Mobile sediments in a karst aquifer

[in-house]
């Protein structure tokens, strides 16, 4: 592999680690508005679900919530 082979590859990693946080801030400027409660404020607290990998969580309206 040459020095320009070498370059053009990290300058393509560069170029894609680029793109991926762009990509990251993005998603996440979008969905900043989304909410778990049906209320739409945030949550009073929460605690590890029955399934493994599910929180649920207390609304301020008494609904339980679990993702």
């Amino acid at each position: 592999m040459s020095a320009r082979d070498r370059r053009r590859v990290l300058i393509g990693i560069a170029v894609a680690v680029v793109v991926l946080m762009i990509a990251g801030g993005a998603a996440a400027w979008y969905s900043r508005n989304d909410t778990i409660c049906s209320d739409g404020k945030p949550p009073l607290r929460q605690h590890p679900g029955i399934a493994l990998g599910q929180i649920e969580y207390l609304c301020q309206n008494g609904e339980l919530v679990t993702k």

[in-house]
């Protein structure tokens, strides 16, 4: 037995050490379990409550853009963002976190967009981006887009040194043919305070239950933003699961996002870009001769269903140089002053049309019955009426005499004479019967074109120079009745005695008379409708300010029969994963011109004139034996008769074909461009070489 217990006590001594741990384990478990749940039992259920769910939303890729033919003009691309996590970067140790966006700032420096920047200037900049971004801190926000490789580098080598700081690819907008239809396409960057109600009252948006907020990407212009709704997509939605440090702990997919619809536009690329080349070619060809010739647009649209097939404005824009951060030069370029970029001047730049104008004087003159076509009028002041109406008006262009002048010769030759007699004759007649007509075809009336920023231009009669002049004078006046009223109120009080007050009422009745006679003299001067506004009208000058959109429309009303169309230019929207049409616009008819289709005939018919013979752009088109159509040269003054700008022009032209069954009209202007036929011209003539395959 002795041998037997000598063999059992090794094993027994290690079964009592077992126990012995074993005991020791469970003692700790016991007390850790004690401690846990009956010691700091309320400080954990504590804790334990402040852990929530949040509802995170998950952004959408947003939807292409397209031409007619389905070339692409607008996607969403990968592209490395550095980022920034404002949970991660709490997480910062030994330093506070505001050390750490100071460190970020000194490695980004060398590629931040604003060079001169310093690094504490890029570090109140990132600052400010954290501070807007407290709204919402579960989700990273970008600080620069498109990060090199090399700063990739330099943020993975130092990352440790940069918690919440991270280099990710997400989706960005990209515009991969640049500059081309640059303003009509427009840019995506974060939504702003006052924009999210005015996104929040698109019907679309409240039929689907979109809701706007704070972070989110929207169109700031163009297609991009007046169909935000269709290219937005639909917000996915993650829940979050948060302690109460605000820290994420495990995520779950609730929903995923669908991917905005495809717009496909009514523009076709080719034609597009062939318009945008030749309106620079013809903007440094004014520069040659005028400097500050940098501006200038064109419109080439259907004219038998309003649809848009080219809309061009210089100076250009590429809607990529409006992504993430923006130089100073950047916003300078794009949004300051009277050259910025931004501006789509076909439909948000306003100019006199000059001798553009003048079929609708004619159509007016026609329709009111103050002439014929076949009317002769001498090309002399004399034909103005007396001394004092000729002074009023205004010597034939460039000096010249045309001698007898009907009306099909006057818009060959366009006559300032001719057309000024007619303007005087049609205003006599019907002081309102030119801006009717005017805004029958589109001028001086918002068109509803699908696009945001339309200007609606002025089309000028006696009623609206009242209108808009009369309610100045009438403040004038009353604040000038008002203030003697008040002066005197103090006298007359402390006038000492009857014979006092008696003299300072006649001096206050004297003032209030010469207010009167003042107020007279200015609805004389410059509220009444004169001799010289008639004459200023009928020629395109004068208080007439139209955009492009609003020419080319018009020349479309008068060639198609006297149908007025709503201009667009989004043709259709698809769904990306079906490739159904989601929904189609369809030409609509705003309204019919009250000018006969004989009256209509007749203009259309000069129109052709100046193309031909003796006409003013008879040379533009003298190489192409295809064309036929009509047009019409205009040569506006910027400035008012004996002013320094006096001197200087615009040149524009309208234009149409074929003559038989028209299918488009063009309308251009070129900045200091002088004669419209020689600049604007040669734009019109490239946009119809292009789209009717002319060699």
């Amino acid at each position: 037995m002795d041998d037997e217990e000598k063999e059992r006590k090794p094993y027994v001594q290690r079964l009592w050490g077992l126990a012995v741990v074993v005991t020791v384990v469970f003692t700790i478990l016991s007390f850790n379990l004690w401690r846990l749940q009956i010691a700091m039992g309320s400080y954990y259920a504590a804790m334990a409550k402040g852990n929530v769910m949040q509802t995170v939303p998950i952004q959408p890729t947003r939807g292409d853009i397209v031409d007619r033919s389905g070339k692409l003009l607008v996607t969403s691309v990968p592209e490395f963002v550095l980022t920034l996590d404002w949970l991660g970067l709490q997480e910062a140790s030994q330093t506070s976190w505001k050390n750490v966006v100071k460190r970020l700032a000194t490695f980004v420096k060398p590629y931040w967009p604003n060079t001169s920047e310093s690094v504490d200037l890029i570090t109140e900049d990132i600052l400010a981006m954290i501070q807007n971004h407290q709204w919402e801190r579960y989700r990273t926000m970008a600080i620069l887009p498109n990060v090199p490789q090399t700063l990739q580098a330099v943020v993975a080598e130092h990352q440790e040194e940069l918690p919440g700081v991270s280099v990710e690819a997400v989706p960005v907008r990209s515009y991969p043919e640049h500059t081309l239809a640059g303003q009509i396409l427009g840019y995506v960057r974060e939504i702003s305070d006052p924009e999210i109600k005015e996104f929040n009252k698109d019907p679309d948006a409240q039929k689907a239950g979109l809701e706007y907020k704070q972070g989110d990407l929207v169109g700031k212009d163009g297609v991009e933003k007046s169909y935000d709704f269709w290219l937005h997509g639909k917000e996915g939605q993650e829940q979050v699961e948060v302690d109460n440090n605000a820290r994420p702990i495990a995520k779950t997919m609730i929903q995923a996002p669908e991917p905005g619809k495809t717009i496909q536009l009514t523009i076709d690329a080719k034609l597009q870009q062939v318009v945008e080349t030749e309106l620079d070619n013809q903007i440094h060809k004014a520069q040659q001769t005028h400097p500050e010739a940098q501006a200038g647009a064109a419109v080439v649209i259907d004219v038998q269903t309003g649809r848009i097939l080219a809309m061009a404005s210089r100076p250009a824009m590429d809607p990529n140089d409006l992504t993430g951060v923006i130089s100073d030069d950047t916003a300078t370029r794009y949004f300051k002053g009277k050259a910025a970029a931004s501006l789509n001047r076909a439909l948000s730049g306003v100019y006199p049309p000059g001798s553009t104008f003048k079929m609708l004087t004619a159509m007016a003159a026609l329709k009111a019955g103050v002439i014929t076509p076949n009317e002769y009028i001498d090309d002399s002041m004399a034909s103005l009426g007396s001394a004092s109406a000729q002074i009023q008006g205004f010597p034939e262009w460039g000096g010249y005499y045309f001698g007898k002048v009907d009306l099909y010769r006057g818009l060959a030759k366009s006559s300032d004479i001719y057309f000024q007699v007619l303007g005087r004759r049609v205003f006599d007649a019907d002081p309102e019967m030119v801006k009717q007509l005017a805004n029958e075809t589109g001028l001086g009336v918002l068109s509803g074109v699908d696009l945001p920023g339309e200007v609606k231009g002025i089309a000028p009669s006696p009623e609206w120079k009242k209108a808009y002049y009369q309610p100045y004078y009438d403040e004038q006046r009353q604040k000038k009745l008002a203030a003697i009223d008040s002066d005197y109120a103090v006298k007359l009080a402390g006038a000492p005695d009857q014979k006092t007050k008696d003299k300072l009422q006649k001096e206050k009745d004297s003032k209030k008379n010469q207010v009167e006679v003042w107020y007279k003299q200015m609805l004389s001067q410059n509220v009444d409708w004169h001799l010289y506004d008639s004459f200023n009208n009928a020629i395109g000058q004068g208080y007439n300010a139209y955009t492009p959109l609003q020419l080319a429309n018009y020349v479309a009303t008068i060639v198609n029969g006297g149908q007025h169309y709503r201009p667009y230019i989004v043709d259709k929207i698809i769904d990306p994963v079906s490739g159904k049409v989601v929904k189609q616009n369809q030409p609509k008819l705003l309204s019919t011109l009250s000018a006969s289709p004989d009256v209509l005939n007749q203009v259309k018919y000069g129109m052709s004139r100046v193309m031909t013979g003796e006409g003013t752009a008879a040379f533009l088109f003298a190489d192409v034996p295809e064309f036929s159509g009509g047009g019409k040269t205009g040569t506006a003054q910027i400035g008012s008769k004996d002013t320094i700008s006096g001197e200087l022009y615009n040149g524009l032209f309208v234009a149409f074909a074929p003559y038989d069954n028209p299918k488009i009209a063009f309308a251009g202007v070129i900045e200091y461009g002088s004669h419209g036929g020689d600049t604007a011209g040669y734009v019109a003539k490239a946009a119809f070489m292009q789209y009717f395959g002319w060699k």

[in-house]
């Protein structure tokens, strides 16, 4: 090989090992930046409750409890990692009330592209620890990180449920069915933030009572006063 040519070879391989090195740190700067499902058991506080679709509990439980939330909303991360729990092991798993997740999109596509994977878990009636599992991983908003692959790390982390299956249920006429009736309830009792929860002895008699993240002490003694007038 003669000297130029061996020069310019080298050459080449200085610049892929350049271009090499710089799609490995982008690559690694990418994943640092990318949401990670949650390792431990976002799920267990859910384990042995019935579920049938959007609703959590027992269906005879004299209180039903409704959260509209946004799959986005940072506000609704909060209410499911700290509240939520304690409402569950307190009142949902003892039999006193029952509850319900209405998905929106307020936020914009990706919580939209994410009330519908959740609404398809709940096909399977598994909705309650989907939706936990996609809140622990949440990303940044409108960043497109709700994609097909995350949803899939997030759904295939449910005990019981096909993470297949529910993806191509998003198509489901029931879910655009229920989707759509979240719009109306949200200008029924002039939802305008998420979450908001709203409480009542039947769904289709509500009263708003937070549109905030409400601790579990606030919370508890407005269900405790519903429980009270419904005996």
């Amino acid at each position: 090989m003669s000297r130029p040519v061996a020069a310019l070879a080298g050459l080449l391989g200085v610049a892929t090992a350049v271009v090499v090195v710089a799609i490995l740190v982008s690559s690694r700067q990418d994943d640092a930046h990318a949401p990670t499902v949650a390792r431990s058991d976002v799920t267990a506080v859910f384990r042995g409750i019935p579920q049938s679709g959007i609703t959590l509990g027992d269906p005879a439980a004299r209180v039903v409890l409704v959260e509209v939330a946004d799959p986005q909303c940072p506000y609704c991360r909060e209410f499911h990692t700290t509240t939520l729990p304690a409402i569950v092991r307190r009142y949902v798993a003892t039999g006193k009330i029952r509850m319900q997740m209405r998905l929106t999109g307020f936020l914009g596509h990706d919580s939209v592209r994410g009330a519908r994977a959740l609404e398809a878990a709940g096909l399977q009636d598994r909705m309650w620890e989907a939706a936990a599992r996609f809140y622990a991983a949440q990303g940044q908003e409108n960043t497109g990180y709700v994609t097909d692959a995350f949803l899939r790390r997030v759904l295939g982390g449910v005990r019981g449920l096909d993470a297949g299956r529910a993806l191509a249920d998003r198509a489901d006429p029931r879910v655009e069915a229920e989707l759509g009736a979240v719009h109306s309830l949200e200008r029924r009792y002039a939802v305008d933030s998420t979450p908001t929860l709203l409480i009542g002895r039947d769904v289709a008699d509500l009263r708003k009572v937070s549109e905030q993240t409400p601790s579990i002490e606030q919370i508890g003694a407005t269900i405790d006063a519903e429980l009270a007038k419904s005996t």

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In karst aquifers, mobile sediments may play a fundamental role in determining water quality by concentrating and transporting contaminants. This study investigates spatial characteristics of sediment in a karst aquifer, examines temporal characteristics of sediment discharging from a karst spring, and describes a new method for tracing sediment in karst terrane. Sediment samples were collected from different compartments of a karst aquifer (the Edwards Aquifer, Central Texas) and analyzed for mineralogy, grainsize distribution, organic carbon content, and specific surface area. Suspended sediment samples discharging from a karst spring in response to two storms were analyzed for mineralogy and grainsize distribution. To test the hypothesis that allochthonous sediment can move through karst systems, a sediment tracer--montmorillonite clay homoionized to the lanthanide form--was developed. Statistical analysis of sediment characteristics separated the sampling sites into three groups: 1) streambeds, sinkholes, and small springs; 2) wells; and 3) caves. Characteristics of sediments from Barton Springs (the main spring in the region) showed a mixture of the characteristics of these three groups. The mineralogic signature of sediments discharging from Barton Springs in response to storms was initially allochthonous and then became more autochthonous. Temporal changes in aqueous chemistry of Barton Springs varied in response to rainfall, seasonal changes in aquifer level, and draining of the pool over the spring. The results indicate that some sediments, containing calcite and a high organic carbon content, are allochthonous, and others, containing dolomite and a low organic carbon content, are autochthonous. Sediments issuing from Barton Springs contain a mix of both allochthonous and autochthonous sediments. Based on geochemical characteristics, allochthonous sediments have a greater potential to sorb and transport contaminants than do autochthonous sediments. Development and testing of the sediment tracer verified that allochthonous sediments can be transported through karst. Sediments, particularly allochthonous sediments, can play a crucial role in contaminant transport in karst; the volume of these sediments will increase with increasing urbanization. Because those sediment characteristics which determine contaminant transport potential vary both spatially and temporally, determination of sediment volume and type is critical to evaluating its impact on water quality.